Trees at the 16th Century Ashbrook House at Ardmore were destroyed and and a spate of incidents at the nearby Beech Hill Country House Hotel.
In another incident vandals broke open a farm’s gates allowing a herd of cows to escape.
Police say they will deal with incidents “in a robust manner.”
“We have increased patrols in the area and I would encourage the public to report any incidents of antisocial behaviour to police at the earliest opportunity in a bid to help us prevent and detect crime,” Constable Heather Black said.
“The support of local people, community and voluntary representatives, and particularly the parents of those youths frequenting the area, are essential ingredients to help improve the quality of life for local residents and businesses.”
Beech Hill owner Patsy O’Kane said security has now been improved at the hotel but closing the grounds to the public was also an option.
“We have always welcomed and encouraged people to enjoy the wonderfully tranquil surrounds of the Beech Hill and we’d love to continue doing so,” she told BBC News NI.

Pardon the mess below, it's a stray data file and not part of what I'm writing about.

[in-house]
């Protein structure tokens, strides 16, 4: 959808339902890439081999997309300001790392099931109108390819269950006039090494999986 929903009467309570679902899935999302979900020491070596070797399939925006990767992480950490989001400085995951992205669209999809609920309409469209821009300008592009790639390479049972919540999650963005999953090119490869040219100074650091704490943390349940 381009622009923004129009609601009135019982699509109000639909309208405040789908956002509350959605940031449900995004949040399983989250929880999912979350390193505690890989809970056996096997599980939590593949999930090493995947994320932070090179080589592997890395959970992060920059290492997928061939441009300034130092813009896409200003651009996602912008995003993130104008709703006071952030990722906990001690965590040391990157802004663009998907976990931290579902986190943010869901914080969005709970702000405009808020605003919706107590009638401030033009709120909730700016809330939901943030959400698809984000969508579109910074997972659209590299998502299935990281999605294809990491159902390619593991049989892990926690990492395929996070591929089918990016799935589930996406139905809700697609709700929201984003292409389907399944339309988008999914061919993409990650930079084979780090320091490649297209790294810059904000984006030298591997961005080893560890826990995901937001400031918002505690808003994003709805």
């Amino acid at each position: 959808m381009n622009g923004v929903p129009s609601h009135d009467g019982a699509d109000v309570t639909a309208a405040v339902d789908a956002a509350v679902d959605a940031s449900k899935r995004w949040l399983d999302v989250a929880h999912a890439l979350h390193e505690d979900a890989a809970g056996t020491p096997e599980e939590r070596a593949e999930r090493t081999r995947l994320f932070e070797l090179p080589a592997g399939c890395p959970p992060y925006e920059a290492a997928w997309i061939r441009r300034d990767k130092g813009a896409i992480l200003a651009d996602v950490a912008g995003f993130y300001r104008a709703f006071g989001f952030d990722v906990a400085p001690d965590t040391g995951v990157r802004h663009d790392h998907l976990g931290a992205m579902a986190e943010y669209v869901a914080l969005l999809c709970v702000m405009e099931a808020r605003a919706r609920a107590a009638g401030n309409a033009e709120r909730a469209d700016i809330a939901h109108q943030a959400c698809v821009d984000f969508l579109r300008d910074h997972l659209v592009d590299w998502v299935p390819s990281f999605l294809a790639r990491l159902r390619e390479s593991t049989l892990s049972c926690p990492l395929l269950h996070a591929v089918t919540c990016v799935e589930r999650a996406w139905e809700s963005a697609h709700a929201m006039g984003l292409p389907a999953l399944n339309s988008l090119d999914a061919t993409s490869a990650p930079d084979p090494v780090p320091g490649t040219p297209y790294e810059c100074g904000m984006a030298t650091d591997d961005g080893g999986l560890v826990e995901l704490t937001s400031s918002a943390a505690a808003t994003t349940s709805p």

“However, an increase in low level incidents of anti-social behaviour and vandalism in the area have led us to consider reserving access to the grounds for hotel guests only.”
She added: “There have been a number of incidents which have resulted in damage within the expansive grounds of Beech Hill and we have been forced to take steps to increase our security.”
The Beech Hill and its 32 acre woodland has historic links to the Plantation of Ulster, the 1641 Rebellion, the Siege of Derry and was home to some 700 US Marines during WWII.
It also houses the Base One Europe Museum, documenting its wartime links with the US Navy.
Neighbouring Ashbrook House dates back to 1595 when it was granted to General Thomas Ash by Queen Elizabeth I.